To the editor:
There is no doubt that the Tisbury School has serious infrastructure issues that need to be addressed. Any solution will be expensive. I wish I could support the School Building Committee’s proposal, but I cannot endorse the sticker price. $47 million is a staggering amount of money for a school with no appreciable projected increase in student enrollment over the next 15 years. Our $33 million portion of that cost is also staggering, and I would like to point out that the state’s share comes from taxpayer dollars as well, not some munificent donation.
The School Building Committee set out to give us the very best design they could, and that is certainly not to be faulted, but that effort was done in a vacuum. Town finances were looked at after the fact, not beforehand. Folks are going to have to pay anywhere from $10,000 to $20,000, depending on their home valuation, over the next 20 years just for this school project, and the additional tax will drive already scarce rental and housing prices upward.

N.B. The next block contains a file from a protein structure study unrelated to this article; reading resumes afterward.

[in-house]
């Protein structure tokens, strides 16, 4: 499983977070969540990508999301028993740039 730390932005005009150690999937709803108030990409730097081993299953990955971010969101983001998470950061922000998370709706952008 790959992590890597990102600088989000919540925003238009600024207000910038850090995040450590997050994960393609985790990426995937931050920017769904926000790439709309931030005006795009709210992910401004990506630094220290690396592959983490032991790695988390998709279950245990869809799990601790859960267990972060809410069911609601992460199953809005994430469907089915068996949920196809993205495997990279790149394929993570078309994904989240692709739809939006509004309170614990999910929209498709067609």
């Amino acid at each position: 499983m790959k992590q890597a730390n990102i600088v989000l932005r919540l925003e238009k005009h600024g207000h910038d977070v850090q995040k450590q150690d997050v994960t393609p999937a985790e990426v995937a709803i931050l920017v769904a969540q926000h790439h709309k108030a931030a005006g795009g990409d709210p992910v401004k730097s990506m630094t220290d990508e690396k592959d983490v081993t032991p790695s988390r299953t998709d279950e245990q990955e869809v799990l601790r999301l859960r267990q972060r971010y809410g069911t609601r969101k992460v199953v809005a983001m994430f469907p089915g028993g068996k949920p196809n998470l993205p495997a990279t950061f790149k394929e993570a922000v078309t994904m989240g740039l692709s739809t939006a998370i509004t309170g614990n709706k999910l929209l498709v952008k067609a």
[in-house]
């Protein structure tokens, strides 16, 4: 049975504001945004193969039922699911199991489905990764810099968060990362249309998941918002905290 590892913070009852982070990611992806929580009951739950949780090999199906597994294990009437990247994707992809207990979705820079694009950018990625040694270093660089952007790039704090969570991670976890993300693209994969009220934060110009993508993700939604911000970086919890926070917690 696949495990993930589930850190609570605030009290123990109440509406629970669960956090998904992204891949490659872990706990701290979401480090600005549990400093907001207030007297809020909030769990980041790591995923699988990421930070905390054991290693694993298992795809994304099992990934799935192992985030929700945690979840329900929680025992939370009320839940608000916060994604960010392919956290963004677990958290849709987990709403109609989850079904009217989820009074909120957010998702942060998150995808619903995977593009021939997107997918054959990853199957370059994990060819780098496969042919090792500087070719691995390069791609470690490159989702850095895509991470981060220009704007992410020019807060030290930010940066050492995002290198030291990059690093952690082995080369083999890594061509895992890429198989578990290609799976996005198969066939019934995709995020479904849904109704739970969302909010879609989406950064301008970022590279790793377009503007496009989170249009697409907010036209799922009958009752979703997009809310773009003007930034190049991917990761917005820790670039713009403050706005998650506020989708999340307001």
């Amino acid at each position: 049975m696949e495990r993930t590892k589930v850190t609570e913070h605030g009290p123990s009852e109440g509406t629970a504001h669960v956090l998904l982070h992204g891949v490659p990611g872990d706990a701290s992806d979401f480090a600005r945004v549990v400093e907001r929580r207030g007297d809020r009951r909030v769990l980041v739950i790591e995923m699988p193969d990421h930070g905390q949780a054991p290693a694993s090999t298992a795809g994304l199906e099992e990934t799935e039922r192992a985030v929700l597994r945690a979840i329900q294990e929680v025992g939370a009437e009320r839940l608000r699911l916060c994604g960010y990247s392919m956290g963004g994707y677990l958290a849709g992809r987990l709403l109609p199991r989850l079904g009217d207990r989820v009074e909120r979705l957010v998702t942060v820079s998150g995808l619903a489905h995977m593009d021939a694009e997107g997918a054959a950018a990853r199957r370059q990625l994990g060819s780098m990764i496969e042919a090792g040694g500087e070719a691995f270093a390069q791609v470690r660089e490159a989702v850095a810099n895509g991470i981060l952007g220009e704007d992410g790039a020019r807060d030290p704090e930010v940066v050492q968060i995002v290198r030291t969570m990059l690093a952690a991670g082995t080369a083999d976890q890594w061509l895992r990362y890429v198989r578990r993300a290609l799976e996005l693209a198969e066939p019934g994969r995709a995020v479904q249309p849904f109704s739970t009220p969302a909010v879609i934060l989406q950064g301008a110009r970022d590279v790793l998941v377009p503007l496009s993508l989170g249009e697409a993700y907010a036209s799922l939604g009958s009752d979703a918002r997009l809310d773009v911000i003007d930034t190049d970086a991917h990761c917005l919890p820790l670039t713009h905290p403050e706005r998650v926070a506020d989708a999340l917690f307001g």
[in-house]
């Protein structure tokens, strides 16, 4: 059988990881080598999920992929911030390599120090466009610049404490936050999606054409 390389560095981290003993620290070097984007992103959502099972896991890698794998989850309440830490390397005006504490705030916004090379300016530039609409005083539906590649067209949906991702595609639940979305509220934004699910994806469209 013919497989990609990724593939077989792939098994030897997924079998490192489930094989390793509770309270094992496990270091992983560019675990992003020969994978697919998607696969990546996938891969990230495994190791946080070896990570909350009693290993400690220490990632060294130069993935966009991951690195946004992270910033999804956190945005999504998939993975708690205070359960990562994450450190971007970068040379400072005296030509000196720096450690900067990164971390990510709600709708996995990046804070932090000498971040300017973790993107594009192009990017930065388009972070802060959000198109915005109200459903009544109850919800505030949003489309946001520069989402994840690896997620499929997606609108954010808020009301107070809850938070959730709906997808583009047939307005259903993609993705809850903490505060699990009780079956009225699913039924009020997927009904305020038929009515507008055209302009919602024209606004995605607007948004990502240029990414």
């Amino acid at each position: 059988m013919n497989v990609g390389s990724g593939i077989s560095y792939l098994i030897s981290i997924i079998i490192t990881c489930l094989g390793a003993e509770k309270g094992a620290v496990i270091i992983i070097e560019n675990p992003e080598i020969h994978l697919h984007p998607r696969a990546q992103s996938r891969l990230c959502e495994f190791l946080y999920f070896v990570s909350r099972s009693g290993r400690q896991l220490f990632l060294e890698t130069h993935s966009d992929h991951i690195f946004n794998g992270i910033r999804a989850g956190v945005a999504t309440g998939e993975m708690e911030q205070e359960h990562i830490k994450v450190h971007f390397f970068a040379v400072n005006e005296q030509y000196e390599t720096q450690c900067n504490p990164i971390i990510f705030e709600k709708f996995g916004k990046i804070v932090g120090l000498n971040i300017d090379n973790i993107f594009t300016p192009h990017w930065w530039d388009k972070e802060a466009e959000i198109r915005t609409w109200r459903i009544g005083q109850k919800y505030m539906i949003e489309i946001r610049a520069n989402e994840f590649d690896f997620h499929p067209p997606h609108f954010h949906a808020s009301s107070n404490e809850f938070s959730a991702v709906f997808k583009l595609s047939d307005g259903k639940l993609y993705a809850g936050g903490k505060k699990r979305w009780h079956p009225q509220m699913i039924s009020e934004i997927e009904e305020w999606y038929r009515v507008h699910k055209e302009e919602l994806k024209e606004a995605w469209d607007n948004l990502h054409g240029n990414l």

What we would like with an unlimited budget and what we can afford are two different things. When you go for a mortgage, you look at your bank account and your earning power and you buy what you can manage to pay for, not something that will hamstring your budget and lifestyle for many years.
I get the passion and desire of the parents and teachers who support the current proposal, and I take no delight in opposing that plan. I believe we can come up with a good plan that satisfies educational requirements but has a more responsible bottom line. Tisbury has many needs and many constituencies, including a rapidly growing 65-plus demographic. We are the most built-out town on the island, confined to only seven square miles, and those factors hamper our ability to expand the tax base. We have the highest tax rate, and yes we need to spend some serious dollars to take care of the deficiencies at our school, but some balance of perspective is needed. Also we need more from our regional administrators, to look at better cost-sharing and less duplication of effort on an Islandwide basis.
I believe we can take what we have learned so far during this process and come up with a more modest proposal that satisfies the needs for a healthy and modern learning environment for our kids but doesn’t strain the resources of the town beyond a reasonable level. Reluctantly, I am voting no on question one on April 24.